Since it was last discussed here, my stance on this “style” has softened a bit. I have found it useful to view it as more of a Pilsner which used the wrong hops and was fermented with an ale yeast. Continue reading
Oh no, my hops are out.
(video is NSFW, and not likely to make sense if you’ve never rolled a D20) Continue reading
It was a lucky ale with EXP 5256; and though the beer was rather flat, I still had a draft. I took this photograph.
It will probably be the last brew day of October, and it may well be the last brew day under the open sky before the looming winter of 2013/14 ushers operations into the garage and kitchen. It will be a day to play hooky and eat lustily of the tacos of bachelorhood, even if only for an afternoon, and over the sink so I don’t have to wash dishes later.
It will be a west coast IPA with West Coast IPA, riffing on the recipe for Russian River Blind Pig in Mitch Steele’s IPA. It will have some well-loved old friends – Rahr 2-row, Amarillo, Simcoe – and some new blood too: Polaris for the bittering power, EXP 5256 standing in for CTZ and Cascade where called for in the Blind Pig bill. Continue reading
Here are my notes – jetlagged and sleep-deprived though they be – filtered through three straight days (four, if you count setup and the Brewers’ Gathering on Wednesday) of the Great American Beer Festival. Continue reading
There I was, citizens: I was enjoying the last gasps of Minnesota summer while brewing outside, I was drinking something from Maine Brewing Co., I was trying out some new hops and new yeast, I was smelling the roast happening at the coffee shop downwind, I was gristing some malt and heating some water and ruminating on a recent conversation with friends. Continue reading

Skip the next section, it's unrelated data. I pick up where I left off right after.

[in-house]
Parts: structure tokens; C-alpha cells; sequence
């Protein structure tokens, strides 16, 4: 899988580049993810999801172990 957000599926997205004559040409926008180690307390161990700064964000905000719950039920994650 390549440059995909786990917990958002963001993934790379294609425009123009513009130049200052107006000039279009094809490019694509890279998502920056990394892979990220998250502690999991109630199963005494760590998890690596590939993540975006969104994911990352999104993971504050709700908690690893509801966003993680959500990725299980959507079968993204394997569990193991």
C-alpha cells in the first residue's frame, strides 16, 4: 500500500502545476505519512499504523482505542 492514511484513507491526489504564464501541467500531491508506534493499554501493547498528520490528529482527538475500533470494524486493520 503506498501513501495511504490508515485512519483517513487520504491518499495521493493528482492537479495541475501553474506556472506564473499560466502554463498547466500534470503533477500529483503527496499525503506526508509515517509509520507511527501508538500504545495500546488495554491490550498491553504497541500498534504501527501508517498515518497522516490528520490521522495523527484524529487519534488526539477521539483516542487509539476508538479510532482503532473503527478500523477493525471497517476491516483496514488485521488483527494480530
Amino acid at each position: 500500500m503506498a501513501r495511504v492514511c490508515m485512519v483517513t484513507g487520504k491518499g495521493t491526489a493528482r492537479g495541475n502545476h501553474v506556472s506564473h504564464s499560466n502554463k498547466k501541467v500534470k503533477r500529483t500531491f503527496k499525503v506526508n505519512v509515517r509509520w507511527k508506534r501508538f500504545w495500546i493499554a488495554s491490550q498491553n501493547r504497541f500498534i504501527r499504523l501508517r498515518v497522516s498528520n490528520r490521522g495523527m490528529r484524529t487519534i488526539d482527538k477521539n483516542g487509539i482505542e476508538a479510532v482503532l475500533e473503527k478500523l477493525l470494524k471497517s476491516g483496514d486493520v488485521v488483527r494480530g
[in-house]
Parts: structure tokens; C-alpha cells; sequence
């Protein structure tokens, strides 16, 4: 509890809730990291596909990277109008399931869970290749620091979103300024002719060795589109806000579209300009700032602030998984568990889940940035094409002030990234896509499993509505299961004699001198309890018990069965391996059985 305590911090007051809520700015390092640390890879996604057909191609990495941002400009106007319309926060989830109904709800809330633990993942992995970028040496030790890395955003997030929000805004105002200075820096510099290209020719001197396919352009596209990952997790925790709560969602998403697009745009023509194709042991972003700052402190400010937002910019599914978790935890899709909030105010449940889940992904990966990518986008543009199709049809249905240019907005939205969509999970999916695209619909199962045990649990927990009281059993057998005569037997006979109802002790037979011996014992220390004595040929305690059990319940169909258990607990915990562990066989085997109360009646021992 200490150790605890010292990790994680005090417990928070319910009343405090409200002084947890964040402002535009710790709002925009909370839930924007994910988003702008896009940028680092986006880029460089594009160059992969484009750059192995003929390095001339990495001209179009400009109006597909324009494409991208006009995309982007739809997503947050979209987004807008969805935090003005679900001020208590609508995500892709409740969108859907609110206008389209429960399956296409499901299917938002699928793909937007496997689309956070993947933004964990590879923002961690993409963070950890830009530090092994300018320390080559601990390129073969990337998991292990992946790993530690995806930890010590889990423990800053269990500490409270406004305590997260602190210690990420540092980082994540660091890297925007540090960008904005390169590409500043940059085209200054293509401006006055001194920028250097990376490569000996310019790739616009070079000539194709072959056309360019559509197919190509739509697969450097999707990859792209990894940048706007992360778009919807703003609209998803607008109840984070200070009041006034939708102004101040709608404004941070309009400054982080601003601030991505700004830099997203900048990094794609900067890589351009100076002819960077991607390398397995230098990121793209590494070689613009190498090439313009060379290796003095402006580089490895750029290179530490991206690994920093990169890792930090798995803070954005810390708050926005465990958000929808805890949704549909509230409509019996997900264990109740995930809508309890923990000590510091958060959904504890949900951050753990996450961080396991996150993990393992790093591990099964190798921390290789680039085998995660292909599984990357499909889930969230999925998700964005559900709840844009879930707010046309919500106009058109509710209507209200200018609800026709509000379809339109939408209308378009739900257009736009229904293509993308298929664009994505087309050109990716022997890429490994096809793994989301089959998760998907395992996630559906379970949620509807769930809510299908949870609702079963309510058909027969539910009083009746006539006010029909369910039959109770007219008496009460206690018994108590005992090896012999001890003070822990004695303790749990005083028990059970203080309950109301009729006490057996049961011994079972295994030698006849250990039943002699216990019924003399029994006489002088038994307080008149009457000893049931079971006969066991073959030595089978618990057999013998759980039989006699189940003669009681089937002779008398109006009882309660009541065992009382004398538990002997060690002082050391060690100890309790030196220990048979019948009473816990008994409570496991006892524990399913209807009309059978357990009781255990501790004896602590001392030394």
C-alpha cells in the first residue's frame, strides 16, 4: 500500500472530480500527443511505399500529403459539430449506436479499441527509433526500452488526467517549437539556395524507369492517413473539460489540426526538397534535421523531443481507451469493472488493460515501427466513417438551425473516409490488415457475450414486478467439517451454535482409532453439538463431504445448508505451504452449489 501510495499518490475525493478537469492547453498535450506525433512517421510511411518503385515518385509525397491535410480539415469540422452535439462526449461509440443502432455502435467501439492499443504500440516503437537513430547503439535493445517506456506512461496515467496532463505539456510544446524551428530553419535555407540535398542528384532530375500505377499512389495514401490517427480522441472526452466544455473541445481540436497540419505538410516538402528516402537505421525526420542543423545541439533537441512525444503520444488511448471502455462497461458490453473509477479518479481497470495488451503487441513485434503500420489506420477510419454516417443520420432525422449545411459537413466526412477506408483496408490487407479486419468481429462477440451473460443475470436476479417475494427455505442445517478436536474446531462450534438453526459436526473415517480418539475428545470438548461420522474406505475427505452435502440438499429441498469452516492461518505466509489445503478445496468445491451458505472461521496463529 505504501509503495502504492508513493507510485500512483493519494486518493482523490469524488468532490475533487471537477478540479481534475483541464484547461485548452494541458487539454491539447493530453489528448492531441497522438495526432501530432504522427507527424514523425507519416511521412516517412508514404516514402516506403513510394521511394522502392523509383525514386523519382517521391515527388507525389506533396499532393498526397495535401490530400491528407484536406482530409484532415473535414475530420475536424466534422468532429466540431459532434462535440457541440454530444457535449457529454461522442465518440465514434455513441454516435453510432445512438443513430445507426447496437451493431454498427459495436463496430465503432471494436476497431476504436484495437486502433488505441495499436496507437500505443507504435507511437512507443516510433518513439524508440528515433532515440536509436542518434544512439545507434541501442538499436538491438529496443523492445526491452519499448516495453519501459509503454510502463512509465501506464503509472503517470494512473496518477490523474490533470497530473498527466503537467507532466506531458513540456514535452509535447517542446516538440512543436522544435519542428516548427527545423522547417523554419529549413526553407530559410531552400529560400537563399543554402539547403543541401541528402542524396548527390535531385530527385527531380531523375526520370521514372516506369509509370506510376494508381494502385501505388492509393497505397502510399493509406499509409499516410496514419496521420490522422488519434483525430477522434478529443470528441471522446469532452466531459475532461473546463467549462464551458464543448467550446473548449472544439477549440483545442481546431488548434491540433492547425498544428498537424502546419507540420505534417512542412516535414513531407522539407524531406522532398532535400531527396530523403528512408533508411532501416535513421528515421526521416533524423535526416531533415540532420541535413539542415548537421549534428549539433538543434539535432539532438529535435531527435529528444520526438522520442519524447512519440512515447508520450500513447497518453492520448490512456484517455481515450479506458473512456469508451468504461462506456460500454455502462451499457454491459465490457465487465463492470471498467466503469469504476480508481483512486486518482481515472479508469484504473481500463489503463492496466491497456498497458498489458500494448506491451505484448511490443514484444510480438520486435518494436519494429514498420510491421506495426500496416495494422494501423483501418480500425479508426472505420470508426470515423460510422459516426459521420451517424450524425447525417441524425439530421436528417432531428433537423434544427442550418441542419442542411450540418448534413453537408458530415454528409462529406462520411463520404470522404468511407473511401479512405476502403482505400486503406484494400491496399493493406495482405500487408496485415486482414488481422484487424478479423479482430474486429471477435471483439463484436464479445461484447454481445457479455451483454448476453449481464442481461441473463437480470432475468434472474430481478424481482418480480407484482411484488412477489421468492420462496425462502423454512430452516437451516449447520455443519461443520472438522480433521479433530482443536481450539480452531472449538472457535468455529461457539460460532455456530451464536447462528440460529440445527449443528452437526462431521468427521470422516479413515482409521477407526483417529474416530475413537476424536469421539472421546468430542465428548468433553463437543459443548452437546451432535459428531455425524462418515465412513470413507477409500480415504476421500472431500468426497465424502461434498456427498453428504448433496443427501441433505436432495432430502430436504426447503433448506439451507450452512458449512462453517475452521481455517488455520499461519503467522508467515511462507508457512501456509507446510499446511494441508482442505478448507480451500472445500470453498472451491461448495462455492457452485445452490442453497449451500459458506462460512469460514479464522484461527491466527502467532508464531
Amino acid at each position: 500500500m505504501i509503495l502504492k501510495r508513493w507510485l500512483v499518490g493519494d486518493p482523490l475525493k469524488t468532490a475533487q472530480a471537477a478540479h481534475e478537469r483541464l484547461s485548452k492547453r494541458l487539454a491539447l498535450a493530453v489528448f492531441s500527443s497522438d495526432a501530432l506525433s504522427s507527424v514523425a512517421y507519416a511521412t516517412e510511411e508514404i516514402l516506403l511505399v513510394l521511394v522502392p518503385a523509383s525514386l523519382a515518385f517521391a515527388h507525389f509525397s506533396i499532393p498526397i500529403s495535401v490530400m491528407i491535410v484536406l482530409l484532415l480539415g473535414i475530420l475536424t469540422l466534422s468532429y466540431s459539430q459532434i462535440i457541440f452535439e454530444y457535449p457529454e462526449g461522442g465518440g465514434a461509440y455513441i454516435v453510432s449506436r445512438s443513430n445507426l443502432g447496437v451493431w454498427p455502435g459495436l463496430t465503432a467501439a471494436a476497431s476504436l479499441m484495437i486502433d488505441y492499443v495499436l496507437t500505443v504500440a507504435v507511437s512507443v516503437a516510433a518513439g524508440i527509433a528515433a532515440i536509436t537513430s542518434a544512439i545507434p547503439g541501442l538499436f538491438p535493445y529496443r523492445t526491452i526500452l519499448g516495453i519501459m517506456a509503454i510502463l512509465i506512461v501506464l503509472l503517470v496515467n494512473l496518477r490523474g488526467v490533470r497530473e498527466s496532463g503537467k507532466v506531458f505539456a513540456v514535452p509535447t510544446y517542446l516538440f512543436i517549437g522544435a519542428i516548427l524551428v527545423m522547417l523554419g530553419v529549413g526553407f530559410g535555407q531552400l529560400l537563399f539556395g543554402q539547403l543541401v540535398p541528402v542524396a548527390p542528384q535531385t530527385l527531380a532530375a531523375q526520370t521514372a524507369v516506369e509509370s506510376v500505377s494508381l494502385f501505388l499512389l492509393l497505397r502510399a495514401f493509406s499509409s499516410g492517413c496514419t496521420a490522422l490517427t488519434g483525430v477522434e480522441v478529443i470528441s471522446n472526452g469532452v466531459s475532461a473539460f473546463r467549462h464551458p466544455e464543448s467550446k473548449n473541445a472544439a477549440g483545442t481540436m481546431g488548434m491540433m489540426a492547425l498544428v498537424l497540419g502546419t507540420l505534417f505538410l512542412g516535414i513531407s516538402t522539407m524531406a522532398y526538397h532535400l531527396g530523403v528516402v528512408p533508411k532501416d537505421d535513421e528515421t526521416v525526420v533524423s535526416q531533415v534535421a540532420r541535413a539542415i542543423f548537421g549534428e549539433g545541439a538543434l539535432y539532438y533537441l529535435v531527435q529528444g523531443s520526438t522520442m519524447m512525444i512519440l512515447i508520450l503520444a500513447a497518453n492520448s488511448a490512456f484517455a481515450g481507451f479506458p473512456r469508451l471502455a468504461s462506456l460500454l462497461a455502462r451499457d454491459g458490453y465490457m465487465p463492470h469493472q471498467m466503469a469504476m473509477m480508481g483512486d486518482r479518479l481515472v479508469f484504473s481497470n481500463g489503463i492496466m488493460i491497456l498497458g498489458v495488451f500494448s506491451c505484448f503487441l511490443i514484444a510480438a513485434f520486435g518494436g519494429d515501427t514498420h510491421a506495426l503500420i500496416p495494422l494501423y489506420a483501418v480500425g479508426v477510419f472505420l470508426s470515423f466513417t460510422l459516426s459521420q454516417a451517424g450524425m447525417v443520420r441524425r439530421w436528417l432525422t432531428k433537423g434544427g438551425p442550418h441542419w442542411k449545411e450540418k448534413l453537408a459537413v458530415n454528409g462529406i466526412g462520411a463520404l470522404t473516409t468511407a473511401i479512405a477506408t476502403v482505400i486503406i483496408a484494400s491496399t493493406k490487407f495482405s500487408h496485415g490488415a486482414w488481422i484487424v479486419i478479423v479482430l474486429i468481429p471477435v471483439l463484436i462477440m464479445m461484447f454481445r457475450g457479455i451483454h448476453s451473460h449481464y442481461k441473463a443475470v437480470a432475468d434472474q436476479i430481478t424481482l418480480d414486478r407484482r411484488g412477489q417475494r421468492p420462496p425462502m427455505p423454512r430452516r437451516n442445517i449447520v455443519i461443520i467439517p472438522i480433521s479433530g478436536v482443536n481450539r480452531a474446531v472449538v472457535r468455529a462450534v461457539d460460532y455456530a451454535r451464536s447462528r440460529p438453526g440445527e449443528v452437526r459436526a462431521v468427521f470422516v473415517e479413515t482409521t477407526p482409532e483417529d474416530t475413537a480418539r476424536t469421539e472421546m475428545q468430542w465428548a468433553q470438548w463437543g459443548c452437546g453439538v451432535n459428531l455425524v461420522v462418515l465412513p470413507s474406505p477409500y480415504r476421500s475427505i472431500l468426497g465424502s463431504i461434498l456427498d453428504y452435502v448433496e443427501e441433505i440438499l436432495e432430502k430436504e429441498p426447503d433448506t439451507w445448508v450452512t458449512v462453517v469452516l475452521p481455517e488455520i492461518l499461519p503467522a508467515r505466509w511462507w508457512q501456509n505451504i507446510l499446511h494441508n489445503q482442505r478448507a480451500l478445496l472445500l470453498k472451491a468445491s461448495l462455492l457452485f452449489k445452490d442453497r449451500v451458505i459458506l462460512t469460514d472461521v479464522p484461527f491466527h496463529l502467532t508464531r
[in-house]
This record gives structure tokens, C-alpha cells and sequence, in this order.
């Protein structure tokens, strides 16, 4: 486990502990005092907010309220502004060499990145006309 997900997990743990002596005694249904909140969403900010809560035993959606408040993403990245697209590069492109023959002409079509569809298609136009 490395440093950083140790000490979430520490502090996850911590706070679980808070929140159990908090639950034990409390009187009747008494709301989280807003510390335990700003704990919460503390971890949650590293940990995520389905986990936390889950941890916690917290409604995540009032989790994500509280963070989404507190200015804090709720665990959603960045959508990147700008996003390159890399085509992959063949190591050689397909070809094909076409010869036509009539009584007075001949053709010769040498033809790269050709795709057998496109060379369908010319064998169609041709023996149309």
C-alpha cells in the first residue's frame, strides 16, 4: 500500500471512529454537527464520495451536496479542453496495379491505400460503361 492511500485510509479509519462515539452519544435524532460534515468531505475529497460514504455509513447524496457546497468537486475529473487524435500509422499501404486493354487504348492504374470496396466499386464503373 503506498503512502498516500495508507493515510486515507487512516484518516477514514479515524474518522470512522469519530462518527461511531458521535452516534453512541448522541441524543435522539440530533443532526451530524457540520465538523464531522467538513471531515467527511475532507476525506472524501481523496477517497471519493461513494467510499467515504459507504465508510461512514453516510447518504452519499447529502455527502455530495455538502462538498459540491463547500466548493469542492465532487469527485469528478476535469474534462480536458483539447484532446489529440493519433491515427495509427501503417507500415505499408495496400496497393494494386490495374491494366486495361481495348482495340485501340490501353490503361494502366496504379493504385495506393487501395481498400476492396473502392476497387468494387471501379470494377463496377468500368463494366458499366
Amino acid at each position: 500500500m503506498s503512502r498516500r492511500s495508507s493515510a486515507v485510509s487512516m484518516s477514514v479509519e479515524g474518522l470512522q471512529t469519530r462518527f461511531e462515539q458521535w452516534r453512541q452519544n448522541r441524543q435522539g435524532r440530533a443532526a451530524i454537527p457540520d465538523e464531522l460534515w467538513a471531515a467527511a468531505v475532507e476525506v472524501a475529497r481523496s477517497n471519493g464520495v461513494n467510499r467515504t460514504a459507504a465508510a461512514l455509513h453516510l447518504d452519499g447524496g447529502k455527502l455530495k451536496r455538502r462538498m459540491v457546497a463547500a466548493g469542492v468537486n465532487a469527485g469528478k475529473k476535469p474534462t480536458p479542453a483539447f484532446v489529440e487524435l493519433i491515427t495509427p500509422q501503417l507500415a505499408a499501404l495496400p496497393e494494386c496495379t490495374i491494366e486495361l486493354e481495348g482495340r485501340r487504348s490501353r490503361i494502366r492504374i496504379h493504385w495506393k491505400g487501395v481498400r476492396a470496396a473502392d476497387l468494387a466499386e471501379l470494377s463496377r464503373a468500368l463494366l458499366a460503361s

Or, Need a Bigger Boat Bitter.
Back in my day, when we had a gold-to-amber colored hoppy ale that was about 4.5% abv, we didn’t call it Session IPA. We called it “pale ale.” It was bitter but balanced, reasonable about its alcohol content, and it smelled like grapefruit and pine trees and cat piss … and we liked it that way. Continue reading
One of the great things about a fiber-rich diet is that it affords daddy some quality reading time in his special office, and this morning some muesli induced me to finally start digging in to Mitch Steele’s IPA (that’s an acronym for something, but I’m not far enough along in the book) and came across this nugget regarding (probable) brewing practices for the nascent style in the 18th century:
Hops were added during the boil and were often only allowed to boil for 30 minutes before being pulled out and replaced with another charge. It is cited in many brewing texts of the period that brewers believed that boiling hops for more than 30 minutes extracted rough and harsh flavors and bitterness.
Kind of a philosophical antecedent to the whole late-addition and hopbursting approach – not directly analogous and probably with not quite the same results in the kettle, but still predating the 21st century craft brewing “hoppy not bitter” mantra by a good 250 years. Nothing new under the sun.
Occasionally hair sieves were used to strain the hops from the wort.
Maybe there’s a market for follicle-based hop-separation technology in modern home- and craft brewing? Somebody try that out, let me know how it goes.